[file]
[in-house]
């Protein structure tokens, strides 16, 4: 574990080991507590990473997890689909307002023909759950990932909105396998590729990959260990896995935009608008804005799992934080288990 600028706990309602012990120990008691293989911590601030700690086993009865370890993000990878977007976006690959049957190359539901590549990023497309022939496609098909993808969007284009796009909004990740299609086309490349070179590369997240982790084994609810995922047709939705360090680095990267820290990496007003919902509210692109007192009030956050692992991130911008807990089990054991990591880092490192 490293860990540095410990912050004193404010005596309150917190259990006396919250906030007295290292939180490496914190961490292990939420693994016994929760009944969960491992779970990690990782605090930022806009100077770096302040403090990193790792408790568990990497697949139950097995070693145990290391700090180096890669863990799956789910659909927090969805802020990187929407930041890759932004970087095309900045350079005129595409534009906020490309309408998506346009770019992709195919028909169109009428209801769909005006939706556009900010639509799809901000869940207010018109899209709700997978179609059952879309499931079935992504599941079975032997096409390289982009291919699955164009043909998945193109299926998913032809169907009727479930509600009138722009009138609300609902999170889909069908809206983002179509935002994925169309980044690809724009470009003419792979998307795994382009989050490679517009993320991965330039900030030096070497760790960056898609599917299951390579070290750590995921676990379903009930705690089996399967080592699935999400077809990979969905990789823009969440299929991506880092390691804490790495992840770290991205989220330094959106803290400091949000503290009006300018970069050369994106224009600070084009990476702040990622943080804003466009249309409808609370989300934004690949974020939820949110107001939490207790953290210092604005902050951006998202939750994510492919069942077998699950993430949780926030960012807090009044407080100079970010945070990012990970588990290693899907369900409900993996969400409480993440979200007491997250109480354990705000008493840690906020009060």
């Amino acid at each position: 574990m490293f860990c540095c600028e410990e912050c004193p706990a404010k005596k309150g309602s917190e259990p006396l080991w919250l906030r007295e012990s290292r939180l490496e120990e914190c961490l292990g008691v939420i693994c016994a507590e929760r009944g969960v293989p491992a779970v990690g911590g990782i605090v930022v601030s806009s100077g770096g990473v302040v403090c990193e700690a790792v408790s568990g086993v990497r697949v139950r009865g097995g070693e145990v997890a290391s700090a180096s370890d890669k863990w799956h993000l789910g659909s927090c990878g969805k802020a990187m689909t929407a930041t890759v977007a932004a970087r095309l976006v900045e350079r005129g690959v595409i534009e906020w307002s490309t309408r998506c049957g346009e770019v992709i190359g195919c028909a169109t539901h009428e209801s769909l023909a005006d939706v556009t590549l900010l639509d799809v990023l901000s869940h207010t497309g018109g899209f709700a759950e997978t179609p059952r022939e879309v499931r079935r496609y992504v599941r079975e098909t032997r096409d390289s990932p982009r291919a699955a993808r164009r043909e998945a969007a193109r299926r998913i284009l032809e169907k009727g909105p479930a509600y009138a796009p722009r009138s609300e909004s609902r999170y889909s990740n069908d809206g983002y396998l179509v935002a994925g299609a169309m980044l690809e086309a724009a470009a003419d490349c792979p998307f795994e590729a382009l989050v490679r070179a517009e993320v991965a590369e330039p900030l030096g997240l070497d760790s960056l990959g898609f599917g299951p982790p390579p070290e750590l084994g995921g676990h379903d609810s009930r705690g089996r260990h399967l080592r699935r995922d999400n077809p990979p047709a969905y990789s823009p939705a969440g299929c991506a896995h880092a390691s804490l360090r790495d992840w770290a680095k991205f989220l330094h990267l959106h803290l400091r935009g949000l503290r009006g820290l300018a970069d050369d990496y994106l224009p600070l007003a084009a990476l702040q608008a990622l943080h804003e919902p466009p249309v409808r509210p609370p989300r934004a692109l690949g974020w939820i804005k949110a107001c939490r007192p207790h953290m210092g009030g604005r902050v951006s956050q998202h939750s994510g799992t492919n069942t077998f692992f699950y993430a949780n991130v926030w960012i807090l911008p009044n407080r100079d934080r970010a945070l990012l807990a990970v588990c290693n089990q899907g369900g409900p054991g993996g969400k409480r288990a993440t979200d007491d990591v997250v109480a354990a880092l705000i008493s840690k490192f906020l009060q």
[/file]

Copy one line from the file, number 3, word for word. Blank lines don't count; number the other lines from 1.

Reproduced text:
């Amino acid at each position: 574990m490293f860990c540095c600028e410990e912050c004193p706990a404010k005596k309150g309602s917190e259990p006396l080991w919250l906030r007295e012990s290292r939180l490496e120990e914190c961490l292990g008691v939420i693994c016994a507590e929760r009944g969960v293989p491992a779970v990690g911590g990782i605090v930022v601030s806009s100077g770096g990473v302040v403090c990193e700690a790792v408790s568990g086993v990497r697949v139950r009865g097995g070693e145990v997890a290391s700090a180096s370890d890669k863990w799956h993000l789910g659909s927090c990878g969805k802020a990187m689909t929407a930041t890759v977007a932004a970087r095309l976006v900045e350079r005129g690959v595409i534009e906020w307002s490309t309408r998506c049957g346009e770019v992709i190359g195919c028909a169109t539901h009428e209801s769909l023909a005006d939706v556009t590549l900010l639509d799809v990023l901000s869940h207010t497309g018109g899209f709700a759950e997978t179609p059952r022939e879309v499931r079935r496609y992504v599941r079975e098909t032997r096409d390289s990932p982009r291919a699955a993808r164009r043909e998945a969007a193109r299926r998913i284009l032809e169907k009727g909105p479930a509600y009138a796009p722009r009138s609300e909004s609902r999170y889909s990740n069908d809206g983002y396998l179509v935002a994925g299609a169309m980044l690809e086309a724009a470009a003419d490349c792979p998307f795994e590729a382009l989050v490679r070179a517009e993320v991965a590369e330039p900030l030096g997240l070497d760790s960056l990959g898609f599917g299951p982790p390579p070290e750590l084994g995921g676990h379903d609810s009930r705690g089996r260990h399967l080592r699935r995922d999400n077809p990979p047709a969905y990789s823009p939705a969440g299929c991506a896995h880092a390691s804490l360090r790495d992840w770290a680095k991205f989220l330094h990267l959106h803290l400091r935009g949000l503290r009006g820290l300018a970069d050369d990496y994106l224009p600070l007003a084009a990476l702040q608008a990622l943080h804003e919902p466009p249309v409808r509210p609370p989300r934004a692109l690949g974020w939820i804005k949110a107001c939490r007192p207790h953290m210092g009030g604005r902050v951006s956050q998202h939750s994510g799992t492919n069942t077998f692992f699950y993430a949780n991130v926030w960012i807090l911008p009044n407080r100079d934080r970010a945070l990012l807990a990970v588990c290693n089990q899907g369900g409900p054991g993996g969400k409480r288990a993440t979200d007491d990591v997250v109480a354990a880092l705000i008493s840690k490192f906020l009060q």